The solar eclipse cast its shadow over the bustling Kumbh Mela bringing it to a standstill, with even the temples closed till the afternoon on Friday.
There was no rush at the various ghats for bathing as the rare celestial event played out.
At 3.11 pm, when the eclipse ended, it was as if someone had opened the floodgates to salvation. Thousands of people broke into song and dance as they headed for holy dip on the auspicious Mauni Amavasya. Devout Hindus believe that taking a dip in the Ganga on this day ensures moksha (freedom from birth-death-birth cycle).
“This is amazing,” said Alex, 32, an architect from Australia as he clicked pictures.
Since midnight, the main temple Brahm Kund in Har-Ki-Pauri, the main bathing site, was locked and barricaded.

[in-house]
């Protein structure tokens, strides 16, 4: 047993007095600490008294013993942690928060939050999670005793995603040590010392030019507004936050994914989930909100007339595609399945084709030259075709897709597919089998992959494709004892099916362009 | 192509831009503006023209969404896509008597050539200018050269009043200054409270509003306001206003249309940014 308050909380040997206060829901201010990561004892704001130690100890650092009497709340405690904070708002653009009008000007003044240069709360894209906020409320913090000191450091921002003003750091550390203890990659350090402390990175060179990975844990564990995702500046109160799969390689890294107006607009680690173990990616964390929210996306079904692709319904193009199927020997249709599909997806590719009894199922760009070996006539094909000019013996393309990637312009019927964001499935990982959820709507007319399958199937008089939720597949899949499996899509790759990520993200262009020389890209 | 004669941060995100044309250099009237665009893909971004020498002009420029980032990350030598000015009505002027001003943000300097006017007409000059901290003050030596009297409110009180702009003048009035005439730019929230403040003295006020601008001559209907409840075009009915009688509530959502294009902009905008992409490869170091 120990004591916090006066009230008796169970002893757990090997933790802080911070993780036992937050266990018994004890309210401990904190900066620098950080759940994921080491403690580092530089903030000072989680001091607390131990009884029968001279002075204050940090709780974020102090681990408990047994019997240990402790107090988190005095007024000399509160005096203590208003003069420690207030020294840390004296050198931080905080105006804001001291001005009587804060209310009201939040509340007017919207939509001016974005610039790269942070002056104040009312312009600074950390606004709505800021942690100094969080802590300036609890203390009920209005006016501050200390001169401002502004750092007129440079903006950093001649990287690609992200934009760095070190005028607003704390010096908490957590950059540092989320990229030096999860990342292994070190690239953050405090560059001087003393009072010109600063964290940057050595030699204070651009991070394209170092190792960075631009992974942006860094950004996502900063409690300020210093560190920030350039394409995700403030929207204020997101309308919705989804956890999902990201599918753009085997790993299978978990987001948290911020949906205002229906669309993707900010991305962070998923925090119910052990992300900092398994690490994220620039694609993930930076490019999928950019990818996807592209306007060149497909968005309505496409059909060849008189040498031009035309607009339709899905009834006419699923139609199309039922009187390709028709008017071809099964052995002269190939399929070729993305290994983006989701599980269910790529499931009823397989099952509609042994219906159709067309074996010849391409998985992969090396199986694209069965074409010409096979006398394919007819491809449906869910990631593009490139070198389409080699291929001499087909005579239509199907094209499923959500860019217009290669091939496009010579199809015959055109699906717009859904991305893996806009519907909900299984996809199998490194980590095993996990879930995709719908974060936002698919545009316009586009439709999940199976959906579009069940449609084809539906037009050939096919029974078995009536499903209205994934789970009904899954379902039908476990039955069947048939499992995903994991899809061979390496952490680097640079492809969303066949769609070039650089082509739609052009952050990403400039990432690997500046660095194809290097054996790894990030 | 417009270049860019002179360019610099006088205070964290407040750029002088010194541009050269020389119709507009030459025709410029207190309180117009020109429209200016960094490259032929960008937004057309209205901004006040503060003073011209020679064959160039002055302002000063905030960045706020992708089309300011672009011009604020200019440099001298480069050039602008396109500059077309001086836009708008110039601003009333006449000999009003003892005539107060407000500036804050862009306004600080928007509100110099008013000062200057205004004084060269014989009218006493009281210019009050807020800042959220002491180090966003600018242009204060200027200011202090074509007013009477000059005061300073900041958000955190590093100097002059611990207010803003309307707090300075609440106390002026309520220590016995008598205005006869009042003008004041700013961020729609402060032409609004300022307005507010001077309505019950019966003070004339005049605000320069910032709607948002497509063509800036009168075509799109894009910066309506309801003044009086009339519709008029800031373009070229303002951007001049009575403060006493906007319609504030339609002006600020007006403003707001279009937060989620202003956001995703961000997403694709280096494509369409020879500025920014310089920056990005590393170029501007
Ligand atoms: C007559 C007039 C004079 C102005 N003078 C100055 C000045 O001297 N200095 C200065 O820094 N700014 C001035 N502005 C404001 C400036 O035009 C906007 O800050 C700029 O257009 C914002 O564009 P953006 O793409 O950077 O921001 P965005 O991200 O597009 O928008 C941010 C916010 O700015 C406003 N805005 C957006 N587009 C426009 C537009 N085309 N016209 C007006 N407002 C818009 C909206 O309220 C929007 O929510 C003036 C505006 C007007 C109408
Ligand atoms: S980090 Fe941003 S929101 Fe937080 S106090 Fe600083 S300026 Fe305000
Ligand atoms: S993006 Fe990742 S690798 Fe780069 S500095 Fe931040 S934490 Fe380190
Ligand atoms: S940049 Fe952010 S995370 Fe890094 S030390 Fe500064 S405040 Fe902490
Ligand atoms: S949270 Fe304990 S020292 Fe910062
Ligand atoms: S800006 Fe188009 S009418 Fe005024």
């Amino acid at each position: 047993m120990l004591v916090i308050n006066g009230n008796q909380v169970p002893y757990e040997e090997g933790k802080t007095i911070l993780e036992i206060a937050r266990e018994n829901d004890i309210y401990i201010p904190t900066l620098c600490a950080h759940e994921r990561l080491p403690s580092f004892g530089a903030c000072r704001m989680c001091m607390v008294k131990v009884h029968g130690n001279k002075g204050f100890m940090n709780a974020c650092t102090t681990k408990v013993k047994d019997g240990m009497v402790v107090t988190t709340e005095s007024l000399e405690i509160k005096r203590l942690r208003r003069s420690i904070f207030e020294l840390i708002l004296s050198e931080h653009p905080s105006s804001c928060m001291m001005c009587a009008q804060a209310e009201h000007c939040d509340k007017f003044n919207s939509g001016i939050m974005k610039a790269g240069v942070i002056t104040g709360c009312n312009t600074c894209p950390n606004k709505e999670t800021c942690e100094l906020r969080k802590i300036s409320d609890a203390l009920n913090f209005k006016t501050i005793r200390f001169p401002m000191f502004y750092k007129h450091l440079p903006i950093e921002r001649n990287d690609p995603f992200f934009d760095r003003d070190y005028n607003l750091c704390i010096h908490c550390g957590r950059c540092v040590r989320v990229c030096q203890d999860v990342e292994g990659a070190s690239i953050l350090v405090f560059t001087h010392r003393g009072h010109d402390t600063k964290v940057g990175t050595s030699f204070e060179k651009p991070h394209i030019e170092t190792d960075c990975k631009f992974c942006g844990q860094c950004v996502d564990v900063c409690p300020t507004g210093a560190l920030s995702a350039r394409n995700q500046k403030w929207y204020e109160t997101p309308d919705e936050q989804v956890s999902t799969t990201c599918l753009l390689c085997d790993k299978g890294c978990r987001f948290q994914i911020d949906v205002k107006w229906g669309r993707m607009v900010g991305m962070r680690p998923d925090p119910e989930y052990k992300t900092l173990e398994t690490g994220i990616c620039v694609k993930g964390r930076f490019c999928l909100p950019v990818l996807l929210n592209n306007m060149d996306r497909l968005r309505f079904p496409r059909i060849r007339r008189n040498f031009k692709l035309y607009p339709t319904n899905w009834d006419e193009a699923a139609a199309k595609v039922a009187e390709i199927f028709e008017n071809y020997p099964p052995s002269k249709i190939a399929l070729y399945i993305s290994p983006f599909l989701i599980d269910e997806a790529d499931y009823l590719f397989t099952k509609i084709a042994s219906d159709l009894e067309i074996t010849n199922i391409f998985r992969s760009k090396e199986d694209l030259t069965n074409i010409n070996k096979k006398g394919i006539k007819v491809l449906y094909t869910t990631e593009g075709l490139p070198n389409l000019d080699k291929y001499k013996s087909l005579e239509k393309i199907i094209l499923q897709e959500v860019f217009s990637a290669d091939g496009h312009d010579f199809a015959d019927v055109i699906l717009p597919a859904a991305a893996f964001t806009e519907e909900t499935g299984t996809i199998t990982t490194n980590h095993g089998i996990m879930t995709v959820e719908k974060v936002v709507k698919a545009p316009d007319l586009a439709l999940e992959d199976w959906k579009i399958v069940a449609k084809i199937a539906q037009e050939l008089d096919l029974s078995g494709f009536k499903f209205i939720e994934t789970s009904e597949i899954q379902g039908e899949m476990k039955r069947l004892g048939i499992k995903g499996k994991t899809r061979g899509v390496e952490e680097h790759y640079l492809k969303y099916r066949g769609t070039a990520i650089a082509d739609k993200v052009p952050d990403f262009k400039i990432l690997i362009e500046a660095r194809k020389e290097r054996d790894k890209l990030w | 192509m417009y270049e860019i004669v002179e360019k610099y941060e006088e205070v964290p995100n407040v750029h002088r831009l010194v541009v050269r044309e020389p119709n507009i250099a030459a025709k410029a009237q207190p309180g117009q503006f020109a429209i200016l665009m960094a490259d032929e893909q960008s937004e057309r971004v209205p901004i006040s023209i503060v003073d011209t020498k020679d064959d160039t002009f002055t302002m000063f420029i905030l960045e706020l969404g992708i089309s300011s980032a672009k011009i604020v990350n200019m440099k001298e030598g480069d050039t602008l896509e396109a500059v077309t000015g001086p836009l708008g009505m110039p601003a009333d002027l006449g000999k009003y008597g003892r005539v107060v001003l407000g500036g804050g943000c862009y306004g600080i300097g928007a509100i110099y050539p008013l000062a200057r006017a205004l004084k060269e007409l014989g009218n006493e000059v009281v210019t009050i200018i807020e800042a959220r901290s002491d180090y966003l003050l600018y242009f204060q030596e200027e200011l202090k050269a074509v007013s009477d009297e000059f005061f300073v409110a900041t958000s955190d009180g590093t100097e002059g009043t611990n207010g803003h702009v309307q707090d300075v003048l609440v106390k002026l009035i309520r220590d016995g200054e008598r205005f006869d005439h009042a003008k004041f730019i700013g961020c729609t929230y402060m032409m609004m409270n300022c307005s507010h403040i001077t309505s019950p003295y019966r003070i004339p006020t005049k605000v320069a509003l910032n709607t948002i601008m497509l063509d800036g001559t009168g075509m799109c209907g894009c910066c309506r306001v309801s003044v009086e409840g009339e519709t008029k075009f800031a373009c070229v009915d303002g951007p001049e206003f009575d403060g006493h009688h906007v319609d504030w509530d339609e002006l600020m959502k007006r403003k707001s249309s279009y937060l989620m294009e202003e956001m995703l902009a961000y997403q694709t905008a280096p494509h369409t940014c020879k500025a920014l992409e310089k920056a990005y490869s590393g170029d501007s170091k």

“What is this?” shouted Vikas Kaushik, a businessman from Gurgaon in Haryana, as he argued with security guards to be let through the barricades to enter the temple.
The familiar sound of the conch shell was missing and the priests were absent. The daily Ganga arti (prayer to river Ganga) too was not performed.
Stray announcements on the public address system apart, the only sound that could be heard was that of the swirling waters of the gushing Ganga.